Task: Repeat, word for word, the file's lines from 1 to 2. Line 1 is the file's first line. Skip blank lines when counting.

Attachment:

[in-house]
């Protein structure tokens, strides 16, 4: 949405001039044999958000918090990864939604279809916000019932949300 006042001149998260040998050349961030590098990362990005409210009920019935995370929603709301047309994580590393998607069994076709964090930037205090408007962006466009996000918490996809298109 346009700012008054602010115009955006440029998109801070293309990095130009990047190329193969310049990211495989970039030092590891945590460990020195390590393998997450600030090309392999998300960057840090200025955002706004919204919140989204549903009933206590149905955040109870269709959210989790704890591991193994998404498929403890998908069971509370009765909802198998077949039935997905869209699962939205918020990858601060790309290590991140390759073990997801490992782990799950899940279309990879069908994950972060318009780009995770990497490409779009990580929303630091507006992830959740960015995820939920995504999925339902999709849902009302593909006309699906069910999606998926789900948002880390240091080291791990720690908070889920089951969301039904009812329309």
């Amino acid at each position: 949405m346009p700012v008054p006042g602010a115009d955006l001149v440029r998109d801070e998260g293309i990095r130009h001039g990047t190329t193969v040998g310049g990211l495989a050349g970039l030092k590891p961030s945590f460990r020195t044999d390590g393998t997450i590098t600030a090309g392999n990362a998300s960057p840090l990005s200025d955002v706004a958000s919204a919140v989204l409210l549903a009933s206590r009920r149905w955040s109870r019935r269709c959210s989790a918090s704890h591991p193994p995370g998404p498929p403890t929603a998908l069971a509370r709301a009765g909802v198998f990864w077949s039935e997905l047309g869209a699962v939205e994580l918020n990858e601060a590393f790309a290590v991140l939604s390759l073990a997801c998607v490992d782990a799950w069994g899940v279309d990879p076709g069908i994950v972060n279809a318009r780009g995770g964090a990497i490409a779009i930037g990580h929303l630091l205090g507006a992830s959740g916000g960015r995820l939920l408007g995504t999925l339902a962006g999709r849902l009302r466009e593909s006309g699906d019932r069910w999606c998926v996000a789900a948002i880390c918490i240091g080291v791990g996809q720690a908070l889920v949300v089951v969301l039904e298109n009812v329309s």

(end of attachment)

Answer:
[in-house]
């Protein structure tokens, strides 16, 4: 949405001039044999958000918090990864939604279809916000019932949300 006042001149998260040998050349961030590098990362990005409210009920019935995370929603709301047309994580590393998607069994076709964090930037205090408007962006466009996000918490996809298109 346009700012008054602010115009955006440029998109801070293309990095130009990047190329193969310049990211495989970039030092590891945590460990020195390590393998997450600030090309392999998300960057840090200025955002706004919204919140989204549903009933206590149905955040109870269709959210989790704890591991193994998404498929403890998908069971509370009765909802198998077949039935997905869209699962939205918020990858601060790309290590991140390759073990997801490992782990799950899940279309990879069908994950972060318009780009995770990497490409779009990580929303630091507006992830959740960015995820939920995504999925339902999709849902009302593909006309699906069910999606998926789900948002880390240091080291791990720690908070889920089951969301039904009812329309």